Why travel and hospitality tech firms are cautiously optimistic amid Omicron wave
After seeing an upswing in travel and hotel bookings during the end of year, the Online Travel Aggregators (OTA) and hospitality sector has seen a significant dip in both domestic and international travel due to the third wave of pandemic.
Reservations for international travel have dropped drastically, with industry players estimating the plunge to be close to 60 percent while domestic travellers have rescheduled plans, leading to a 30 percent decline in bookings.
However, industry players are optimistic of recovery going ahead in 2022.
“Since the emergence of Omicron in India, we have witnessed a drop of around 15 percent in domestic flight bookings. International travel has been affected owing to restrictions being implemented across the globe. Despite this new surge, the travel sentiment remains strong and this can be evidenced by the fact that many travellers are now planning to partake in revenge and leisure travel,” Rikant Pittie, Co-Founder of OTA, told YourStory.
Tough times for hospitality
The hospitality sector has seen a sharp decline in bookings, as nearly 90 percent of bookings made by foreign travellers were cancelled – this was after bookings started trickling in by November to mid-December 2021.
“Domestic travel also witnessed cancellations at the beginning of December – upwards of 20 percent. This has mainly happened in the leisure travel segment,” said Aditya Sanghi, Co-Founder and CEO of cloud-based hotel management software provider.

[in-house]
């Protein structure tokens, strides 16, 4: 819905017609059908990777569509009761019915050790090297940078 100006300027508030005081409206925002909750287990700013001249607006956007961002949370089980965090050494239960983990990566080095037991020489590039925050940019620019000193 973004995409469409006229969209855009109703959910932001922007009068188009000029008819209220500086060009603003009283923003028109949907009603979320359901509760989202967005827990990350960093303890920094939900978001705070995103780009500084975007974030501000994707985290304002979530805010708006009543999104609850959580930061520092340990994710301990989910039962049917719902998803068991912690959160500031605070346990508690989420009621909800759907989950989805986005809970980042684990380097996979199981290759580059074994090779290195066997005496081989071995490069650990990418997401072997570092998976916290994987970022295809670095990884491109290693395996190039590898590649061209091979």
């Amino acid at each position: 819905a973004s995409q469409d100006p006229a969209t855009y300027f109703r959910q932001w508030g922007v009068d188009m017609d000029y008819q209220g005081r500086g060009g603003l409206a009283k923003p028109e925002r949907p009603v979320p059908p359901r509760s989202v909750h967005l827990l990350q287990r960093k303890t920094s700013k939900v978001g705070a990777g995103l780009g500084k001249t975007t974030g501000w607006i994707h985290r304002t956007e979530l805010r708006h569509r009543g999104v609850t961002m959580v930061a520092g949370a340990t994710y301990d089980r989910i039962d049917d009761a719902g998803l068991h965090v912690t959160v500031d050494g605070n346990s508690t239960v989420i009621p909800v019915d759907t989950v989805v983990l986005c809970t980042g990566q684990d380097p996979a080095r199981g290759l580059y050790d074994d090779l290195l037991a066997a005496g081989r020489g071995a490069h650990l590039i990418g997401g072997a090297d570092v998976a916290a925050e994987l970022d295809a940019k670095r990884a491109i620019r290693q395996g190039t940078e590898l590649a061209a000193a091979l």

He added, “As per our hotel partners, around 30 to 40 percent of their guests have asked to cancel/reschedule their January bookings. In terms of business, January is going to be a difficult time.”
B2B travel tech platform, which helps travel agents manage their online businesses, also reported nearly 20 percent cancellations in bookings.
“Domestic travel is down from the second week of January by 30 to 40 percent while international travel is down nearly 50 to 60 percent,” said Arun Bagaria, Co-Founder at TravClan. He added that new hotel bookings fell by nearly 30 percent in the month of January.
The silver lining
Despite the temporary slowdown, most of these players expect a stronger rebound, especially in leisure travel and due to extended work-from-home policies.
Ankita Sheth, Co-Founder of holiday homes brand, told YourStory that the period of bookings has increased from three days to an average of seven to eight days in the current wave due to acceptance of WFH.
“December saw a 20 percent increase in bookings over the previous month. The vast majority of our villas have already been sold. There were only a few cancellations (less than 2 percent). Approximately 10 to 12 percent of January visitors have rescheduled their trips for February,” she said.
Rikant of EaseMyTrip, said travel inquiries related to hills and other locations have gone up by 40 percent. “Due to safety concerns, we are also expecting a rise in demand for unique, unexplored destinations, short weekend getaways, and road trips to nearby tourist destinations,” he said, adding that people were spending more on travel to take once-in-a-lifetime trips.
The overall industry sentiment is optimistic as Omicron has slowed growth but hasn’t caused a dip in business.
“Both international and homegrown chain hotel brands will expand their portfolio through acquisitions and the sector will see a rise in demand for hospitality technology solutions,” said Aditya of Hotelogix.